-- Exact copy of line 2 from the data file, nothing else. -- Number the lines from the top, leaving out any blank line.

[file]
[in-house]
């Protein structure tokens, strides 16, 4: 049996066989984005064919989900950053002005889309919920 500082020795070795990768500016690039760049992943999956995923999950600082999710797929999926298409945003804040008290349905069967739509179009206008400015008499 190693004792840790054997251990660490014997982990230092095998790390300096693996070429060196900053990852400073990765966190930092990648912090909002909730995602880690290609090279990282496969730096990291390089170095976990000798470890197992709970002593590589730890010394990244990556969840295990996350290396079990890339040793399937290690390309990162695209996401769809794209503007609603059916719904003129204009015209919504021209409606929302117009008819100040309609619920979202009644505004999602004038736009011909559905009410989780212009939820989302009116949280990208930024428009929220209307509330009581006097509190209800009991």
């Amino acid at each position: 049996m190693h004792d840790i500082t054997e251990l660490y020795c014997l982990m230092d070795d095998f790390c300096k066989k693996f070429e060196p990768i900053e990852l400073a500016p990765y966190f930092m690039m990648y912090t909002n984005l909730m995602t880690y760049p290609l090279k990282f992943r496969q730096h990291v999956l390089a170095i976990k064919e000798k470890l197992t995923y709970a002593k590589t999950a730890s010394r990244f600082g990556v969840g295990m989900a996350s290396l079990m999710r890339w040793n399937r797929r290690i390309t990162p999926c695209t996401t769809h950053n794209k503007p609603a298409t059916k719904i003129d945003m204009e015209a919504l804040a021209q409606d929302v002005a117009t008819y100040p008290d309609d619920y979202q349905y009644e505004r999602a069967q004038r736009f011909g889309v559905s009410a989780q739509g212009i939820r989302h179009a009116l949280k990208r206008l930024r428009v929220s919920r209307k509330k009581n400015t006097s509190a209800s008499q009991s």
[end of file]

């Protein structure tokens, strides 16, 4: 049996066989984005064919989900950053002005889309919920 500082020795070795990768500016690039760049992943999956995923999950600082999710797929999926298409945003804040008290349905069967739509179009206008400015008499 190693004792840790054997251990660490014997982990230092095998790390300096693996070429060196900053990852400073990765966190930092990648912090909002909730995602880690290609090279990282496969730096990291390089170095976990000798470890197992709970002593590589730890010394990244990556969840295990996350290396079990890339040793399937290690390309990162695209996401769809794209503007609603059916719904003129204009015209919504021209409606929302117009008819100040309609619920979202009644505004999602004038736009011909559905009410989780212009939820989302009116949280990208930024428009929220209307509330009581006097509190209800009991």